- Lazarus has been aggressively targeting Japanese crypto companies through phishing
- Lazarus is responsible for several major hacks outside the blockchain industry
- TORN Price at the time of writing – $5.88
According to a joint statement issued by Japan’s National Police and Financial Services Agencies, the state-sponsored cybercriminal organization Lazarus of North Korea has targeted Japanese cryptocurrency businesses.
According to a report from Japan News, phishing and social engineering were used in the attacks. The alleged Lazarus hackers posed as crypto company executives in emails and social media posts in order to communicate with companies they wanted to target.
The attackers made off with cryptocurrency after infecting the internal systems of the target companies with malware after making contact.
Lazarus was the lead suspect in a $100 million raid on Harmony Protocol.
Before making any arrests, authorities issued an advisory statement naming the suspect group—a measure that has only been taken five times in Japan’s history.
In addition, the joint statement provided some general security tips, advising potential targets to be cautious when opening emails or hyperlinks and to offline store their private keys.
The NPA said that some of the attacks were successful, but it didn’t say how much was stolen or what happened. The WannaCry ransomware attack in 2017, the Sony Pictures attack in 2014, and a series of cyber raids on pharmaceutical companies in 2020, including COVID-19 vaccine developers AstraZeneca, are all attributed to Lazarus, who moves into crypto.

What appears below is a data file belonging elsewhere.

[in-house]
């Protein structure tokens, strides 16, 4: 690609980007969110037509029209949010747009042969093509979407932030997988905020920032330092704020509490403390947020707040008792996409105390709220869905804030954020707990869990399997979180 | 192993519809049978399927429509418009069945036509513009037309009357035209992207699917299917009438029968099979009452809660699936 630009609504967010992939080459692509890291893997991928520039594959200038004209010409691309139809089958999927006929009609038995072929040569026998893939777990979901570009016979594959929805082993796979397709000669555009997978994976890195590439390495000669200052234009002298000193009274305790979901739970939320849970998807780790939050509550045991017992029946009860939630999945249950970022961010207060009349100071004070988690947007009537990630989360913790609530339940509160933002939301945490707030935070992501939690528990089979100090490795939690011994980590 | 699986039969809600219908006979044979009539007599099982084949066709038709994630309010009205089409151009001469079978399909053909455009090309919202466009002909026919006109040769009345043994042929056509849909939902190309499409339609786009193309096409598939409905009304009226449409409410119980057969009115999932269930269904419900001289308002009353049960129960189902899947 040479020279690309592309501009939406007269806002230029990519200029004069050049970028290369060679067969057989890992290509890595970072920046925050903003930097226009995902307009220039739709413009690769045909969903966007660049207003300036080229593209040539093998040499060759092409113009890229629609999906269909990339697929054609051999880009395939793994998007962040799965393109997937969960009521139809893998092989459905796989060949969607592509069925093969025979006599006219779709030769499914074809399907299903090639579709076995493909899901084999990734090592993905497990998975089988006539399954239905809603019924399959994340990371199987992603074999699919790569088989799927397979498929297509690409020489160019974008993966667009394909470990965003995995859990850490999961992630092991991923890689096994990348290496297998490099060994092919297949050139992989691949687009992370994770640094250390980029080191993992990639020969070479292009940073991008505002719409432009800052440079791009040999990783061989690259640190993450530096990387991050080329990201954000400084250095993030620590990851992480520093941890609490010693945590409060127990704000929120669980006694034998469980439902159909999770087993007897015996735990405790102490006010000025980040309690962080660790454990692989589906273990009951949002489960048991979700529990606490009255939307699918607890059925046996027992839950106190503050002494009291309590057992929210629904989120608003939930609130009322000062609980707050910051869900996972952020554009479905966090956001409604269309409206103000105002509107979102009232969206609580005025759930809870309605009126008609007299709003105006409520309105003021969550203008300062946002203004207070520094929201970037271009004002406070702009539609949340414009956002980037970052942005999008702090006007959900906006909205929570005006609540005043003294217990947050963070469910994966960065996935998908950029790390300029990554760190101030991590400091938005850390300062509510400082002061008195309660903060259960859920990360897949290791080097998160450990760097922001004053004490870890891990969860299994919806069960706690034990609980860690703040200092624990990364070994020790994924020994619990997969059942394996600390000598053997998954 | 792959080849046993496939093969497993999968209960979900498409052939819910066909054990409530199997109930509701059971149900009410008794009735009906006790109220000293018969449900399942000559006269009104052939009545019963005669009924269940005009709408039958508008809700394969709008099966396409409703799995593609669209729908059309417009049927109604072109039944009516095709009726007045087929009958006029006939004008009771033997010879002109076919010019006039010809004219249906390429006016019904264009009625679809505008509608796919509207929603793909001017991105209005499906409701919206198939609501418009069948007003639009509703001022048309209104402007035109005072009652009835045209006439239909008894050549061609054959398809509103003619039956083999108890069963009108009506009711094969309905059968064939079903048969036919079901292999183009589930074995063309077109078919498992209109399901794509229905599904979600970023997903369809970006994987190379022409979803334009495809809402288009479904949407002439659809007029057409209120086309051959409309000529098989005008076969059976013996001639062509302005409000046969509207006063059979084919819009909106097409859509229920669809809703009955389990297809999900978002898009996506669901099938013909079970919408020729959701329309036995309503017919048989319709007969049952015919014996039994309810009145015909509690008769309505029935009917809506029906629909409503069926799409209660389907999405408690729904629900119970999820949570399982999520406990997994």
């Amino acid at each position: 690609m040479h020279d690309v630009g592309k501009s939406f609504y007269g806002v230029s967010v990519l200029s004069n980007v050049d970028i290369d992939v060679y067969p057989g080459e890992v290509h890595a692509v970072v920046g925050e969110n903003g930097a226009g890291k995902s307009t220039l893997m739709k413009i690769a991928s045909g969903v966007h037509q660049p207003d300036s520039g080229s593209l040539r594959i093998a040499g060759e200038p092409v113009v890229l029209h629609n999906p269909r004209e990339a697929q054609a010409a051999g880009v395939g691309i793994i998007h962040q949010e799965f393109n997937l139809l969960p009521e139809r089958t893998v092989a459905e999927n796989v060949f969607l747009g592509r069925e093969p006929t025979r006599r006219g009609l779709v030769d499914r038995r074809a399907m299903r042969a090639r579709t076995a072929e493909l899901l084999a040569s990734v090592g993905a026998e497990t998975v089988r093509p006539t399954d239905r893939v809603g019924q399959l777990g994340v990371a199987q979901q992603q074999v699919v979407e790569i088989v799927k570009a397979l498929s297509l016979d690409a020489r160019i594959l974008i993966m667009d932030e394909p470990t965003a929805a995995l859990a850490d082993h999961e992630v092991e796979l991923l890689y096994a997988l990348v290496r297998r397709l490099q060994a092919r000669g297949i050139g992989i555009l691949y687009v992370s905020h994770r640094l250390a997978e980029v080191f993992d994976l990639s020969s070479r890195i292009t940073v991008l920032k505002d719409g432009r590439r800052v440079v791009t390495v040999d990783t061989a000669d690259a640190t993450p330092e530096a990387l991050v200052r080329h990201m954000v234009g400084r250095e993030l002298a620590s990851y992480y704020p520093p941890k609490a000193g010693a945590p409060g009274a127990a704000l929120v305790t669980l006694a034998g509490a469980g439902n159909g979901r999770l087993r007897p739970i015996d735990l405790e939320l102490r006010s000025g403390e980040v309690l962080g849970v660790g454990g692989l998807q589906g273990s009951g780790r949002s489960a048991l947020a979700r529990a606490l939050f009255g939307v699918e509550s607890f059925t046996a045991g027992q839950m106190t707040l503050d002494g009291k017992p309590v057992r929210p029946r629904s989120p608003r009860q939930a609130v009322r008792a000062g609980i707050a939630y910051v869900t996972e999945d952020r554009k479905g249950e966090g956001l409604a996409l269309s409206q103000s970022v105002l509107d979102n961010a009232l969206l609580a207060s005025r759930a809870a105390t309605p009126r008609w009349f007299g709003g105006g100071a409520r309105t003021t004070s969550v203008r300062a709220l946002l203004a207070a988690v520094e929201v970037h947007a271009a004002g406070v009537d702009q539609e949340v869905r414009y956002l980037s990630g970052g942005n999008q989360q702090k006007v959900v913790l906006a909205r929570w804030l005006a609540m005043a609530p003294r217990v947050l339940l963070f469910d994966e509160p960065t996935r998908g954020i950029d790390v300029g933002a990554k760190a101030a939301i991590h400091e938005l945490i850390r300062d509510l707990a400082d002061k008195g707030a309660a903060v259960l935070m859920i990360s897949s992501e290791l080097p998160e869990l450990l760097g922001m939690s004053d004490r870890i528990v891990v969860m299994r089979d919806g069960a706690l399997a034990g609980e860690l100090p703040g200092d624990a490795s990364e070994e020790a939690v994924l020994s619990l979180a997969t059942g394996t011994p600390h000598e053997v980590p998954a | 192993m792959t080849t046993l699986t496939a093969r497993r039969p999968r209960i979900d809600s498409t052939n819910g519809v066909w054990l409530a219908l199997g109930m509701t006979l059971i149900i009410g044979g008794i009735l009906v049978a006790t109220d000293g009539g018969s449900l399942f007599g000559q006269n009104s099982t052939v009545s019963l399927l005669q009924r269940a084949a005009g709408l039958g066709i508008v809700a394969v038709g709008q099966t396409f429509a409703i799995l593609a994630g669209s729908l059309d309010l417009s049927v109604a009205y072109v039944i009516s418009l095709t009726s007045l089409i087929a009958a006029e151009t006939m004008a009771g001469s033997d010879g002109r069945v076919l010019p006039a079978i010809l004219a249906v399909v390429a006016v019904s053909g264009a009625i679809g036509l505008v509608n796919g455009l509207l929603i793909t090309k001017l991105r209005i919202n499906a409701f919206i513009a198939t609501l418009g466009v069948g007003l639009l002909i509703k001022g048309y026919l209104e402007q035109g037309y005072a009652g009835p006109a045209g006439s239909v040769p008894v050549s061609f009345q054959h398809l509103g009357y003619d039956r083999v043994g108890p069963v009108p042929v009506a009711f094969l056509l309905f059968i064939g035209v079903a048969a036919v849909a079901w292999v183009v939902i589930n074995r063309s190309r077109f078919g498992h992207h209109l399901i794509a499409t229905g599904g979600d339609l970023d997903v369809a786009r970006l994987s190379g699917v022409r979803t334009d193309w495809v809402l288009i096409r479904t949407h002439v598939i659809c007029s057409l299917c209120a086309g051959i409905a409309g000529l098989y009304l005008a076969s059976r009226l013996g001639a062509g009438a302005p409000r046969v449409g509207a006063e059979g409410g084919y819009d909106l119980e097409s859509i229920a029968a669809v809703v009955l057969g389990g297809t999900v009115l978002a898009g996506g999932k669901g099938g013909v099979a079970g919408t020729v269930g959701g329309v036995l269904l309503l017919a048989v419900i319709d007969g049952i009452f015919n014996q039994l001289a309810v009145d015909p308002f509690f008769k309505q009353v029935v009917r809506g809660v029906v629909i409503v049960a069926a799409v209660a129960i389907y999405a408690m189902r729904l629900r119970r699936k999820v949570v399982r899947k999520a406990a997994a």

Lazarus also started stealing cryptographic nine-digit numbers this year. The group was linked in April to the historic attack on Sky Mavis’s Ethereum sidechain Ronin, which cost $622 million.
Then, in June, Lazarus was the main suspect in a raid on Harmony Protocol that cost $100 million.
Lazarus moves into crypto
Harmony’s Horizon bridge, a cross-chain link between Harmony and Ethereum, Binance Chain, and Bitcoin, was the target of the June breach. At the time, Elliptic’s analysis revealed that the similarities between the two cross-chain bridge attacks strongly suggest Lazarus’ involvement.
This year, Lazarus has also targeted crypto exchanges with malware-laden PDFs and fake job listings with links. ESET Labs researchers studying internet security discovered in August that a fictitious Coinbase job listing was actually a Trojan horse used by the group.
Lazarus carried out the attack once more last month by placing phony job advertisements on Crypto.com. One of the reasons cited by the U.S. Treasury for banning the crypto transaction privacy tool Tornado Cash was Lazarus Group’s documented use of it.